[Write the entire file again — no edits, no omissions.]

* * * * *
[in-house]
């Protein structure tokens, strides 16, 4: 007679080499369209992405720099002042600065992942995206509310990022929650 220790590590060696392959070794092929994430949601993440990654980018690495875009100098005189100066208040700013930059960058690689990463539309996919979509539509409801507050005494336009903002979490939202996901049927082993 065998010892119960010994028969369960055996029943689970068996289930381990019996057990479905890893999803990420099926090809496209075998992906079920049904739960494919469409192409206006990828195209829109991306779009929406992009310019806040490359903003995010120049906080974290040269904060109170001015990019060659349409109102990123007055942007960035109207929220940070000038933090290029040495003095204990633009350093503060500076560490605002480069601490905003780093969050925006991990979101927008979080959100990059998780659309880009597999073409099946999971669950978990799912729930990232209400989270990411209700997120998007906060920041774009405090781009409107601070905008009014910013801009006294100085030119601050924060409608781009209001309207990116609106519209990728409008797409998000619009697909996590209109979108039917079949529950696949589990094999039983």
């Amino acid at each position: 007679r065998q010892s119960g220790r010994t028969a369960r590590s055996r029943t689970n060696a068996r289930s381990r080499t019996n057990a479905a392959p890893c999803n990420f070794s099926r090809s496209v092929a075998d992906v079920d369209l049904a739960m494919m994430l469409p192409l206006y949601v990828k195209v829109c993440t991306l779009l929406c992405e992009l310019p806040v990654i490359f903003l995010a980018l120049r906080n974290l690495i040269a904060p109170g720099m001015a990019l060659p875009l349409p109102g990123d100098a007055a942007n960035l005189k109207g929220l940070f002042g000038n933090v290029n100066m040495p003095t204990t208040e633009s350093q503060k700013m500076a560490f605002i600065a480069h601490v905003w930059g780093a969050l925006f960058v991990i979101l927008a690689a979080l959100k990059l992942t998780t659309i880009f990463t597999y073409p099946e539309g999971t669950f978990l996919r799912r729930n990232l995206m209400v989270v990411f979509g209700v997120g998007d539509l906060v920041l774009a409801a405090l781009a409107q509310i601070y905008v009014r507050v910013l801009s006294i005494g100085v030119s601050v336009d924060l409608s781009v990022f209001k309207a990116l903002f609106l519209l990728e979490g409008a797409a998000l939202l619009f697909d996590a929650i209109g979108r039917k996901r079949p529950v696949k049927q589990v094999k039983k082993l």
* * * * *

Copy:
[in-house]
């Protein structure tokens, strides 16, 4: 007679080499369209992405720099002042600065992942995206509310990022929650 220790590590060696392959070794092929994430949601993440990654980018690495875009100098005189100066208040700013930059960058690689990463539309996919979509539509409801507050005494336009903002979490939202996901049927082993 065998010892119960010994028969369960055996029943689970068996289930381990019996057990479905890893999803990420099926090809496209075998992906079920049904739960494919469409192409206006990828195209829109991306779009929406992009310019806040490359903003995010120049906080974290040269904060109170001015990019060659349409109102990123007055942007960035109207929220940070000038933090290029040495003095204990633009350093503060500076560490605002480069601490905003780093969050925006991990979101927008979080959100990059998780659309880009597999073409099946999971669950978990799912729930990232209400989270990411209700997120998007906060920041774009405090781009409107601070905008009014910013801009006294100085030119601050924060409608781009209001309207990116609106519209990728409008797409998000619009697909996590209109979108039917079949529950696949589990094999039983």
């Amino acid at each position: 007679r065998q010892s119960g220790r010994t028969a369960r590590s055996r029943t689970n060696a068996r289930s381990r080499t019996n057990a479905a392959p890893c999803n990420f070794s099926r090809s496209v092929a075998d992906v079920d369209l049904a739960m494919m994430l469409p192409l206006y949601v990828k195209v829109c993440t991306l779009l929406c992405e992009l310019p806040v990654i490359f903003l995010a980018l120049r906080n974290l690495i040269a904060p109170g720099m001015a990019l060659p875009l349409p109102g990123d100098a007055a942007n960035l005189k109207g929220l940070f002042g000038n933090v290029n100066m040495p003095t204990t208040e633009s350093q503060k700013m500076a560490f605002i600065a480069h601490v905003w930059g780093a969050l925006f960058v991990i979101l927008a690689a979080l959100k990059l992942t998780t659309i880009f990463t597999y073409p099946e539309g999971t669950f978990l996919r799912r729930n990232l995206m209400v989270v990411f979509g209700v997120g998007d539509l906060v920041l774009a409801a405090l781009a409107q509310i601070y905008v009014r507050v910013l801009s006294i005494g100085v030119s601050v336009d924060l409608s781009v990022f209001k309207a990116l903002f609106l519209l990728e979490g409008a797409a998000l939202l619009f697909d996590a929650i209109g979108r039917k996901r079949p529950v696949k049927q589990v094999k039983k082993l």